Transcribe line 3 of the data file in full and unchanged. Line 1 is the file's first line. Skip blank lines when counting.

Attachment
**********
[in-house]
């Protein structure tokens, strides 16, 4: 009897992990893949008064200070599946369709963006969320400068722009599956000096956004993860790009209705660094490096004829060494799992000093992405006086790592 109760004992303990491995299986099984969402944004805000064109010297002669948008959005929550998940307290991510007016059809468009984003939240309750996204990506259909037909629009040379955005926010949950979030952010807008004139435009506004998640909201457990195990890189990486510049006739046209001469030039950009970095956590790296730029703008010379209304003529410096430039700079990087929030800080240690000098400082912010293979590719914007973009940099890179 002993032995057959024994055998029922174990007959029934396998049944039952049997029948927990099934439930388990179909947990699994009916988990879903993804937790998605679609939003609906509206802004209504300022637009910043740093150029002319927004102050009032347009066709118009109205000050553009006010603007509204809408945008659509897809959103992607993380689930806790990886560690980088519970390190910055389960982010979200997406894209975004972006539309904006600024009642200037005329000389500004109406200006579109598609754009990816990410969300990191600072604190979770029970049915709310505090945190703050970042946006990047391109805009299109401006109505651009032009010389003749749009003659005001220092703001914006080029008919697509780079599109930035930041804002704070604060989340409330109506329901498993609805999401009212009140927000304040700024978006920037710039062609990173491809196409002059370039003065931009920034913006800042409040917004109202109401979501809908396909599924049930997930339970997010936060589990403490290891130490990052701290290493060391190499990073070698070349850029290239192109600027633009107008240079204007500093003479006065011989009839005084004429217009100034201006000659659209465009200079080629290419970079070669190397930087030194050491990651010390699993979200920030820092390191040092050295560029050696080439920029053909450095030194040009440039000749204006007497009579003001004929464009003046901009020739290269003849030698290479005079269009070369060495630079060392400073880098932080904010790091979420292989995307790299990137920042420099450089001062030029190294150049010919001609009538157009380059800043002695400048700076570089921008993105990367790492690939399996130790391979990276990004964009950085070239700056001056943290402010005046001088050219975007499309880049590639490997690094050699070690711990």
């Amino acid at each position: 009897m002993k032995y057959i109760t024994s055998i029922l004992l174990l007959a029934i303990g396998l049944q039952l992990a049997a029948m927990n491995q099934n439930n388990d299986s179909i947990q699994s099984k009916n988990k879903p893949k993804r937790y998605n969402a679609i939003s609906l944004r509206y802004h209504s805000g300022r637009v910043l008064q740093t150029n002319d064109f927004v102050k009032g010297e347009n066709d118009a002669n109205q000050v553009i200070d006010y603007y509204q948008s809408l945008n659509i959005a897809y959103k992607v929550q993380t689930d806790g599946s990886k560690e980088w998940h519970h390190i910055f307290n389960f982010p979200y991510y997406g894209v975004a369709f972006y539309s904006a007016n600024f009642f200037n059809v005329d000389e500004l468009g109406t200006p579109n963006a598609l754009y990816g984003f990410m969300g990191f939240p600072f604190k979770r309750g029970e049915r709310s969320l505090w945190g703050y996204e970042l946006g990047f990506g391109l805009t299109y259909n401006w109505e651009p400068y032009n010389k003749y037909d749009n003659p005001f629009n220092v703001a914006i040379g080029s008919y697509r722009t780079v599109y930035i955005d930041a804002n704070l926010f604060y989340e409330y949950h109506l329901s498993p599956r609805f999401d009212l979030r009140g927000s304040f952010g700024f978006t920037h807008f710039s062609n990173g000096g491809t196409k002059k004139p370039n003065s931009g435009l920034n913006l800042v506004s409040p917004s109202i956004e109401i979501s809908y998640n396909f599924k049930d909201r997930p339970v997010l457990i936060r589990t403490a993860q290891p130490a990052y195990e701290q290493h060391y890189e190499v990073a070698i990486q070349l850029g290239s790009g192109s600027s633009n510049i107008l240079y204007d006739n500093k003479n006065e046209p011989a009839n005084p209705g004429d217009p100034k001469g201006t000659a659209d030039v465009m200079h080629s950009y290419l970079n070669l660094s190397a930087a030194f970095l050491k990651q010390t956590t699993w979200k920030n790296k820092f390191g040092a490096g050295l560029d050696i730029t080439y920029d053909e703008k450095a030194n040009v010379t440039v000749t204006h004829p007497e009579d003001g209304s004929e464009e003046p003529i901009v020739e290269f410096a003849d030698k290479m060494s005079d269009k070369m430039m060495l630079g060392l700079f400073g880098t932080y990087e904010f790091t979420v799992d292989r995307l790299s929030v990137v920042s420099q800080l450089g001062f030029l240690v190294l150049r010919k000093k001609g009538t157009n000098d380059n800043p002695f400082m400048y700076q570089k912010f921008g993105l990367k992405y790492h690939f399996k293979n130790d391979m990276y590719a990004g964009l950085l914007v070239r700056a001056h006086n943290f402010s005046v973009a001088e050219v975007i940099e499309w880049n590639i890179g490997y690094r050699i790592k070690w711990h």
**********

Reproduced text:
């Amino acid at each position: 009897m002993k032995y057959i109760t024994s055998i029922l004992l174990l007959a029934i303990g396998l049944q039952l992990a049997a029948m927990n491995q099934n439930n388990d299986s179909i947990q699994s099984k009916n988990k879903p893949k993804r937790y998605n969402a679609i939003s609906l944004r509206y802004h209504s805000g300022r637009v910043l008064q740093t150029n002319d064109f927004v102050k009032g010297e347009n066709d118009a002669n109205q000050v553009i200070d006010y603007y509204q948008s809408l945008n659509i959005a897809y959103k992607v929550q993380t689930d806790g599946s990886k560690e980088w998940h519970h390190i910055f307290n389960f982010p979200y991510y997406g894209v975004a369709f972006y539309s904006a007016n600024f009642f200037n059809v005329d000389e500004l468009g109406t200006p579109n963006a598609l754009y990816g984003f990410m969300g990191f939240p600072f604190k979770r309750g029970e049915r709310s969320l505090w945190g703050y996204e970042l946006g990047f990506g391109l805009t299109y259909n401006w109505e651009p400068y032009n010389k003749y037909d749009n003659p005001f629009n220092v703001a914006i040379g080029s008919y697509r722009t780079v599109y930035i955005d930041a804002n704070l926010f604060y989340e409330y949950h109506l329901s498993p599956r609805f999401d009212l979030r009140g927000s304040f952010g700024f978006t920037h807008f710039s062609n990173g000096g491809t196409k002059k004139p370039n003065s931009g435009l920034n913006l800042v506004s409040p917004s109202i956004e109401i979501s809908y998640n396909f599924k049930d909201r997930p339970v997010l457990i936060r589990t403490a993860q290891p130490a990052y195990e701290q290493h060391y890189e190499v990073a070698i990486q070349l850029g290239s790009g192109s600027s633009n510049i107008l240079y204007d006739n500093k003479n006065e046209p011989a009839n005084p209705g004429d217009p100034k001469g201006t000659a659209d030039v465009m200079h080629s950009y290419l970079n070669l660094s190397a930087a030194f970095l050491k990651q010390t956590t699993w979200k920030n790296k820092f390191g040092a490096g050295l560029d050696i730029t080439y920029d053909e703008k450095a030194n040009v010379t440039v000749t204006h004829p007497e009579d003001g209304s004929e464009e003046p003529i901009v020739e290269f410096a003849d030698k290479m060494s005079d269009k070369m430039m060495l630079g060392l700079f400073g880098t932080y990087e904010f790091t979420v799992d292989r995307l790299s929030v990137v920042s420099q800080l450089g001062f030029l240690v190294l150049r010919k000093k001609g009538t157009n000098d380059n800043p002695f400082m400048y700076q570089k912010f921008g993105l990367k992405y790492h690939f399996k293979n130790d391979m990276y590719a990004g964009l950085l914007v070239r700056a001056h006086n943290f402010s005046v973009a001088e050219v975007i940099e499309w880049n590639i890179g490997y690094r050699i790592k070690w711990h």